Use of the word gay to describe a person, event or object they don’t like or is in their minds dysfunctional can fuel prejudice, exacerbate homophobia and needs challenging. When we don’t challenge it, we usualise (see Keywords) homophobia and send an unspoken message that condones such language. Timing is crucial here. Where at all possible, stop the lesson, (or if overheard in a corridor and you feel confident to challenge the pupil (audibly so other students can hear) and make it clear that it is not acceptable. If that is all you can do at the time, don’t feel you haven’t made an impact. Pupils are not used to having this language challenged, because it has been condoned for so long in schools by being ignored. Making time to examine the language (even if it means lesson time is lost) sends clear messages to everyone – not just the pupil who made the remark. Remember, your classroom is a place for learning, and even if this diverts your teaching off topic, the pupils are still learning.
Ask questions like:
“Why do you think that that language is wrong?”
“What do you mean by ‘gay’?”
“Would you use ‘black’ or ‘muslim’ in the same way?” (e.g. “that’s so black/muslim” etc)
“Using language in that way which implies that there is something wrong with being gay. Do you think that’s true?”
Be careful when trying to understand the intent of the language. The issue isn’t cut and dry.
There are pupils who know it is homophobic and will use it deliberately to be homophobic.
There are others who do not understand it is homophobic esp. children with learning difficulties, who may be repeating what they have heard without understanding the context behind it.
Some pupils will use the word, knowing it’s homophobic though not really appreciating why, and with no more malicious intent then to be a part of the classroom parlance. This is what years of ignoring homophobia in schools has created. Kids who want to insult gays, kids who don’t know who gays are and kids who feel gays are so irrelevant to their life that ‘what’s all the fuss about?’
When good natured, smart, morally sound pupils use the word ‘gay’ to describe something that is bad and genuinely use it for that reason we can see how invisible LGB people have become in the world for them. To these pupils, LGB people are myths, practically fantastical. They see about as much sense in moderating their language, as an atheist is concerned about taking the Lord’s name in vain. These pupils are troubling because they’re lack of awarness will leave them completely unprepated for adult life in the modern UK. Be more concerned about these pupils than the ones who use homophobia to insult someone who is gay. At least they know that they’re language hurts, that at least is something you can work with.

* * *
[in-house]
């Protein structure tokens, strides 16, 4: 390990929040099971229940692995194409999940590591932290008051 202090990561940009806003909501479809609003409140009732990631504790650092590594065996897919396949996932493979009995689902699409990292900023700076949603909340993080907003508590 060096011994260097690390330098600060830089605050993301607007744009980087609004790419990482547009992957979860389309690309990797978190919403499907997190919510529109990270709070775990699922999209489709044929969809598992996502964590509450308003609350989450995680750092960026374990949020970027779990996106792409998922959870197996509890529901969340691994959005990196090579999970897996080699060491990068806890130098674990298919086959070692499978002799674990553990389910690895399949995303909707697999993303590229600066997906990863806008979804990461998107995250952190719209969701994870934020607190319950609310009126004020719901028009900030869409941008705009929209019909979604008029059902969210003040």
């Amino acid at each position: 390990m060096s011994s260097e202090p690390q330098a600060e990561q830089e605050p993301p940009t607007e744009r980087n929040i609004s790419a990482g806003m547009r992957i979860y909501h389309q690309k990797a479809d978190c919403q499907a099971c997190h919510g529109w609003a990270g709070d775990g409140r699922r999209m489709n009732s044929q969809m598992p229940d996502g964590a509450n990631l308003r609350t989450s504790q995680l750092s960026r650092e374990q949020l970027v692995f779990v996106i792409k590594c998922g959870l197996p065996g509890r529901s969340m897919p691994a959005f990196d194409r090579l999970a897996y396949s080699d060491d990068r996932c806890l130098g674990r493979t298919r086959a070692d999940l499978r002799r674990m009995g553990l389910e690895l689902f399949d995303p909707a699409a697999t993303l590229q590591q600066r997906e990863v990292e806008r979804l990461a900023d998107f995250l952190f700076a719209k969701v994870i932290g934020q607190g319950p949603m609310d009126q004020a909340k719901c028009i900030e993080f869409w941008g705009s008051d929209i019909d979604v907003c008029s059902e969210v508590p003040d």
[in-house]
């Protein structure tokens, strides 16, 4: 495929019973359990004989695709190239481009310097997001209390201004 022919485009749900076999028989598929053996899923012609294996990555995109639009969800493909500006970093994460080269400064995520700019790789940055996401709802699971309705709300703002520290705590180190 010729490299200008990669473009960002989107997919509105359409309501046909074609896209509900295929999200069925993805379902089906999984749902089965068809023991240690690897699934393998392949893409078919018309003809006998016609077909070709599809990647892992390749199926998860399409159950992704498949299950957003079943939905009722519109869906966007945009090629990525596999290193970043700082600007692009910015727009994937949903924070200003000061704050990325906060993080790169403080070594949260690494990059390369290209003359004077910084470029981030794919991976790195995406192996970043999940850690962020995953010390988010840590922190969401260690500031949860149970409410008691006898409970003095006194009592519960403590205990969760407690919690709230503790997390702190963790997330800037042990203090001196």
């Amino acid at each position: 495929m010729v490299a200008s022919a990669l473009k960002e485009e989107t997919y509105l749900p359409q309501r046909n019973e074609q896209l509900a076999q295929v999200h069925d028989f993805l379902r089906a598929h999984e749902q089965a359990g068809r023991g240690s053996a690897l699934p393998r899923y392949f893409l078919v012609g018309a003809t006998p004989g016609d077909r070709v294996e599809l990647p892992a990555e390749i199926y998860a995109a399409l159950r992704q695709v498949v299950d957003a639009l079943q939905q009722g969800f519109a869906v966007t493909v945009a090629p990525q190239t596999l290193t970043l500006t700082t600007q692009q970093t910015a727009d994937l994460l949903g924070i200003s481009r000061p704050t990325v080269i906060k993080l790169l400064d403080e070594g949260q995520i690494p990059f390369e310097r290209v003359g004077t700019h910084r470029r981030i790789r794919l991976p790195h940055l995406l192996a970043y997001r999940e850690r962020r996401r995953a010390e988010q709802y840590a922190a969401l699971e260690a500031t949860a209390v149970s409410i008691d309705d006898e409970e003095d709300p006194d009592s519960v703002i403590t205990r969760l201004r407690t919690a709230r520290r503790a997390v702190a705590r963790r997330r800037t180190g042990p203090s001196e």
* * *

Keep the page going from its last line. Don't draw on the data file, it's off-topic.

In the first instance use of ‘I’ sentences are useful
“I will not tolerate the use of that behaviour/language/word”
“I find that attitude offensive/ unacceptable”
Other quick liners might be useful
“Do you know what you just said is homophobic? Why do you feel that it is acceptable?”
“That’s not acceptable. You know we will not tolerate homophobia any more than we would racism or sexism.”
“The school will not accept that behaviour/language/word”
“It is quite normal for people of the same sex to be attracted to each other”
You need to find a balance between telling them it’s against school rules and also explaining that despite rules and regulations, it’s still a horrid thing to say. Fear of sanctions should not be the guiding light, although sometimes it’s the only thing they’ll listen to.
Have you ever considered what it is like to be LGB and T and hear this stuff?
Have you considered that some of your friends, family might be LGB and T?
How would you react if you one of friends told you they were LGBT?
The education and labelling of unacceptable language takes time and needs to be done in a classroom with examples.